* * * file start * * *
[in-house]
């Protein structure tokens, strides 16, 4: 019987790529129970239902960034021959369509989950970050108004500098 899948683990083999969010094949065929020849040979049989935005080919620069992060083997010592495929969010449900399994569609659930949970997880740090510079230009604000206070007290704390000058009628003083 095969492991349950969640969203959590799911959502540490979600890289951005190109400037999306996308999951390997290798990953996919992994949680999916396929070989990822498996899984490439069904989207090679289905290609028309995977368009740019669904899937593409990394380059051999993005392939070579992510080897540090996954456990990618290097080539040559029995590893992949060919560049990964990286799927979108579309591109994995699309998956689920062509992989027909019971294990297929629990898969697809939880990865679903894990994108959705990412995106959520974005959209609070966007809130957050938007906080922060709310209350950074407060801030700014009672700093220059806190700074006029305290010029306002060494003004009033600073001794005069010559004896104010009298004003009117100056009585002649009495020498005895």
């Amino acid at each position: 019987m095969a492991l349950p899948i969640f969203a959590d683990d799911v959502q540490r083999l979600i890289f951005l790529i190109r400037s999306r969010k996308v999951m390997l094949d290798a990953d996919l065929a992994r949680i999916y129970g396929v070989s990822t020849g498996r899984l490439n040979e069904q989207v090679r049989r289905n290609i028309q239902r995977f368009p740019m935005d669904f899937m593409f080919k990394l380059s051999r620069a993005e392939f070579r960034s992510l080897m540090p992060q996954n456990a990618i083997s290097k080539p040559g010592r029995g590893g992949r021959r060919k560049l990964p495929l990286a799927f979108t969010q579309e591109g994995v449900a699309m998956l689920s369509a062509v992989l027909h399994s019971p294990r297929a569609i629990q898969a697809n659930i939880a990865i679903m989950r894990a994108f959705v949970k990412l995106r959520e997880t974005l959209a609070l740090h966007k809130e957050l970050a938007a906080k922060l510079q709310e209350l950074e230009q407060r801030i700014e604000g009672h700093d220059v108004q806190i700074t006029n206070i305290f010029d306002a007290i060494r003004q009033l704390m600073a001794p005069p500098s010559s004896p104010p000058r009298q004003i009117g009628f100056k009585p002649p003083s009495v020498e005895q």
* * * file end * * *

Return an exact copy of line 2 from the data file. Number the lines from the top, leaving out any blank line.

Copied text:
């Protein structure tokens, strides 16, 4: 019987790529129970239902960034021959369509989950970050108004500098 899948683990083999969010094949065929020849040979049989935005080919620069992060083997010592495929969010449900399994569609659930949970997880740090510079230009604000206070007290704390000058009628003083 095969492991349950969640969203959590799911959502540490979600890289951005190109400037999306996308999951390997290798990953996919992994949680999916396929070989990822498996899984490439069904989207090679289905290609028309995977368009740019669904899937593409990394380059051999993005392939070579992510080897540090996954456990990618290097080539040559029995590893992949060919560049990964990286799927979108579309591109994995699309998956689920062509992989027909019971294990297929629990898969697809939880990865679903894990994108959705990412995106959520974005959209609070966007809130957050938007906080922060709310209350950074407060801030700014009672700093220059806190700074006029305290010029306002060494003004009033600073001794005069010559004896104010009298004003009117100056009585002649009495020498005895």